Wednesday, April 23, 2014

The four types of thing a Moodle developer needs to know

In order to write code for Moodle, there is an awful lot you need to know. Quite how much was driven home for me when I taught a Moodle developers' workshop at the German MoodleMaharaMoot in February. When preparing for that workshop, I though you could group that knowledge into three categories, but I have since added a fourth to my thinking.

1. The different types of Moodle plugin

The normal way you add functionality to Moodle is to create a plug-in. There are many different types of plug-in, depending on what you want to add (for example, a report, an activity module or a question type). Therefore, the first thing to learn is what the different types of plug-in are and when you should use them. Then, once you know which type of plug-in to create, you need to know how to make that sort of plug in. For example, what exactly do you need to do to create a new question type?

2. How to make Moodle code do things

Irrespective of what sort of plug-in you are creating, you also need to know how to make your code do certain things. Moodle is written in PHP, so generic PHP skills are a prerequisite, but Moodle has its own libraries for many common tasks, like getting input from the user, loading and saving data from the database, displaying output, and so on. A developer need to know many of these APIs.

3. How to get things done in the Moodle community

If you just want to write Moodle code for your own use, then the two types of know-how above are enough, but if you want to take full advantage of Moodle's open source nature, then you need to learn how to interact with the rest of the Moodle development community. For example how to ask for help, how to report a bug, how to submit the changes for a bug you have fixed or a feature you have implemented, get another developer to review your proposed code change, how to update your customised Moodle site using git, and so on.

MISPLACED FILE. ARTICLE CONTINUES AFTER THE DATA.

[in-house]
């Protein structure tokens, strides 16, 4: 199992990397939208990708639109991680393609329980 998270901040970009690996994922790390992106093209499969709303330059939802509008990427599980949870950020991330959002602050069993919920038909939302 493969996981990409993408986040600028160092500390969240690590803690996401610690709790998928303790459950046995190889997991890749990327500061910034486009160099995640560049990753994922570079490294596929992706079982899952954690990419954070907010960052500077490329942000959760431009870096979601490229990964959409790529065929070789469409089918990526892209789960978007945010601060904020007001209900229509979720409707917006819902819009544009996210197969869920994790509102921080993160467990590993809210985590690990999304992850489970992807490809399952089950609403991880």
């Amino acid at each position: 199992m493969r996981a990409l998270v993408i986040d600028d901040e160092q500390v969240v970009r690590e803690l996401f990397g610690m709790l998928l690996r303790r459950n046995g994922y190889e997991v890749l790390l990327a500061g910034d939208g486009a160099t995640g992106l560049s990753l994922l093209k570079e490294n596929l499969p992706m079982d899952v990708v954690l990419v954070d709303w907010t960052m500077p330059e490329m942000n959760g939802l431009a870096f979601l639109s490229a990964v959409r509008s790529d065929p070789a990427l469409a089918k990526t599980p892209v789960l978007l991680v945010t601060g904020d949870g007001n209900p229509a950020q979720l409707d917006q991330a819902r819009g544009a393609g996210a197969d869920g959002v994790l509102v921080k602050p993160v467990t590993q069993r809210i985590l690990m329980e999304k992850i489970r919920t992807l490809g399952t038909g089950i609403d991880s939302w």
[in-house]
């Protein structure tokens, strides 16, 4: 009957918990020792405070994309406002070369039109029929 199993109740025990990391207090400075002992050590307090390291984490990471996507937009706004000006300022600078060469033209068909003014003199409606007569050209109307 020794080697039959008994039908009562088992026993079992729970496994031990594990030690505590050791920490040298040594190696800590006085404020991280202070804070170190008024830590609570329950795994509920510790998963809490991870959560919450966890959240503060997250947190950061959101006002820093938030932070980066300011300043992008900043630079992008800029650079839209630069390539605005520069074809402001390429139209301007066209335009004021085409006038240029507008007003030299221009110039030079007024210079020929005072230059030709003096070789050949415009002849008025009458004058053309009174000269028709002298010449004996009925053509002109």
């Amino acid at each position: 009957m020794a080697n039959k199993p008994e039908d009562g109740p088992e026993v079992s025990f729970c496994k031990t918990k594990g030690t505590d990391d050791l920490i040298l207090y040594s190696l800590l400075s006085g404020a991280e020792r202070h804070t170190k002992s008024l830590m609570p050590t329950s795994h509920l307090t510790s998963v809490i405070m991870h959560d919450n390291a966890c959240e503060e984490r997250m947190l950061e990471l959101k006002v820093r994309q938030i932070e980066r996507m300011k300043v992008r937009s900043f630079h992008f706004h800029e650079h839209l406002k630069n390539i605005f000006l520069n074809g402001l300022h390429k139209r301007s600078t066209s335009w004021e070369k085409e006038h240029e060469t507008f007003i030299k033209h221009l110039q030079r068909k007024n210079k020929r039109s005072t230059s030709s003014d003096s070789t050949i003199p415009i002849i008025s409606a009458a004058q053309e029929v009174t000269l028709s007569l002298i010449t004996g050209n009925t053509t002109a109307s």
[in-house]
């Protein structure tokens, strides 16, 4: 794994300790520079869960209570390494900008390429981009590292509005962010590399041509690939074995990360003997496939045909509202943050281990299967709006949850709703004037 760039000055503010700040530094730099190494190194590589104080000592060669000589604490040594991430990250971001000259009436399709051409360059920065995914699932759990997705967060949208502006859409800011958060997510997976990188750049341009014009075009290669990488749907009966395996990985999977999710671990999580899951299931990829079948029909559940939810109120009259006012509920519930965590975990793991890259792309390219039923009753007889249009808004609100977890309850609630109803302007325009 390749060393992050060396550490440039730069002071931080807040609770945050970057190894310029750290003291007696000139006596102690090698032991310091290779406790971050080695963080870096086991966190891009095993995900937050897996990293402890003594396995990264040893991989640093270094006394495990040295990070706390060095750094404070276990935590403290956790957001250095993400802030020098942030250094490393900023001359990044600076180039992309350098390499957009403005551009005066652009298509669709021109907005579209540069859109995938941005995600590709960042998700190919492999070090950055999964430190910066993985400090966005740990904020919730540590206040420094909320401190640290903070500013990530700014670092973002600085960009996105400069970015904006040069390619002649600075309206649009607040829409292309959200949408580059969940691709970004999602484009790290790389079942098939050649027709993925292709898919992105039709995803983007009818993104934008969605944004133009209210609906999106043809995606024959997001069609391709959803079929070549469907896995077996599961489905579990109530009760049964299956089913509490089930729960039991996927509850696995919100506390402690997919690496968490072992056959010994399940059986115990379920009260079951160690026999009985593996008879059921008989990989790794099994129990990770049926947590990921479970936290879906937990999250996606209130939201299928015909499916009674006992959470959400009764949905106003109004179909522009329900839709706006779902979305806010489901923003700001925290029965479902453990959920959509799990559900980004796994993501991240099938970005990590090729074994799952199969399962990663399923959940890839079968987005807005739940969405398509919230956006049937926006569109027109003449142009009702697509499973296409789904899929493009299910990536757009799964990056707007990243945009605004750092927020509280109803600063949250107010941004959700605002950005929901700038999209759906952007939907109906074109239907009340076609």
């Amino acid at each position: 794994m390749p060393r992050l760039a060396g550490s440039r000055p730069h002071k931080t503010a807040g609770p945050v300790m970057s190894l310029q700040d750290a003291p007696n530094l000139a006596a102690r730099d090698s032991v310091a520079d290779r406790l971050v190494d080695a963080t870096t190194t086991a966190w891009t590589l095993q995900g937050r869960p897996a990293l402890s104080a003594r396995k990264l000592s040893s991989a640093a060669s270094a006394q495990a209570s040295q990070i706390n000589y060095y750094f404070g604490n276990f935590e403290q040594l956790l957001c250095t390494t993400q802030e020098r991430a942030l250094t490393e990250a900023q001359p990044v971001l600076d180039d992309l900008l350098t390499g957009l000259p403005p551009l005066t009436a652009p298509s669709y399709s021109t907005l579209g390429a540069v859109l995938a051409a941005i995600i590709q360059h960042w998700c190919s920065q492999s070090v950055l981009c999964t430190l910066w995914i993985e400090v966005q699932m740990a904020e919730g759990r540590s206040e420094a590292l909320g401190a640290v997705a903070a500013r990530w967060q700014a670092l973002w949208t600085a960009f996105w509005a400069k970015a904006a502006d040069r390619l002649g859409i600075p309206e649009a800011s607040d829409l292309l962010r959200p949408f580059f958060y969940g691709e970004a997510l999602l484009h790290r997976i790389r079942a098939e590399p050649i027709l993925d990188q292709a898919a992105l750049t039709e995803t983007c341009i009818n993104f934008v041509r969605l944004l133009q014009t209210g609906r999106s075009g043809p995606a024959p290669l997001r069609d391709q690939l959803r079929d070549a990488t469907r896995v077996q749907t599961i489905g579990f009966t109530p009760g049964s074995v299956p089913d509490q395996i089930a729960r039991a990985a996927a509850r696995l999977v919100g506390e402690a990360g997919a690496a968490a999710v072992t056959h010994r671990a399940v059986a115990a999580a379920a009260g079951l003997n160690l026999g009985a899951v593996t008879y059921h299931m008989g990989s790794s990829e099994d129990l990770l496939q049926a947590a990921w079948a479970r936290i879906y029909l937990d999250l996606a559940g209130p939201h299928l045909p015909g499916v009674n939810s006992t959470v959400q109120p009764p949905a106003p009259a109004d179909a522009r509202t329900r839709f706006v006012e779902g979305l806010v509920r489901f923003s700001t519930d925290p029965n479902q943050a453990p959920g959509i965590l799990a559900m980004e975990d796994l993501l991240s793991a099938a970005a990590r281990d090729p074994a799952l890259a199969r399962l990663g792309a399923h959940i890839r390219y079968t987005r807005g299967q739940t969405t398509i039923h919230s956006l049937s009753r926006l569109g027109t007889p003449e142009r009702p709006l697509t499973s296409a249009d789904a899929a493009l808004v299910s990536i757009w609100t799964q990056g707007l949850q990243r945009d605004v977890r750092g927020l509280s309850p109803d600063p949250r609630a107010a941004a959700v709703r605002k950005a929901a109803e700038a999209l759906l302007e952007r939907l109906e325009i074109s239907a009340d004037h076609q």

4. Something about education

Those three points were what I thought of when trying to work out what I needed to teach during the developer workshop I ran. Since then, while listening to one of the presentations at the UK MoodleMoot as it happens, I realised that there was a fourth category of knowledge required to be a good Moodle developer. It matters that we are making software to help people teach and learn. I am struggling to think of specific concepts here, with URLs for where you can learn about them, as I gave in the previous sections, but there is a whole body of knowledge about what makes for effective learning and teaching and it is useful to have some appreciation of that. You also need some awareness of how educational institutions operate. If you hang around the Moodle community for any length of time you will also discover the educational culture is different in different countries. For example in the southern hemisphere the long summer holiday is also the Christmas holiday, and in America, they expect to award grades of more than 100%.


Does this subdivision into categories actually help you learn to be a Moodle developer? I am not sure, but it was certainly useful when planning my workshop. The workshop was structured around creating three plugins on the first day, a Filter, a Block and then a Local plug-in. However, those exercises were structured so that while moving through different types of category-one knowledge, we also covered key topics from categories two and three in a sensible order. So it helped me, and I thought it was an interesting enough thought to share.


  1. Planning to make an entrance into this subject.
    This was where I had a struggle. so It helps me too.
    BTW Your fourth categorie is right, but as I think also the hardest.
    As a former teacher (now programmer) not so much a problem to me.
    there are no simple answers to tackle that one if one is without such experience.
    Maybe one answer is to cooperate with someone who has those knowledge.

  2. Quick point on diversity: it’s not just about “countries”. An example could be between Quebec and Ontario, as we just got a visit from Desire2Learn during MoodleDay in Montreal. But diversity comes in all forms, from language and learning style to teaching philosophy and communication norms.

  3. I agree that it is not just national boundaries. I was making a quick point and did not elaborate much. They key realisation, particularly if you grew up in one place, and went through one education system, is that they do it differently in other places.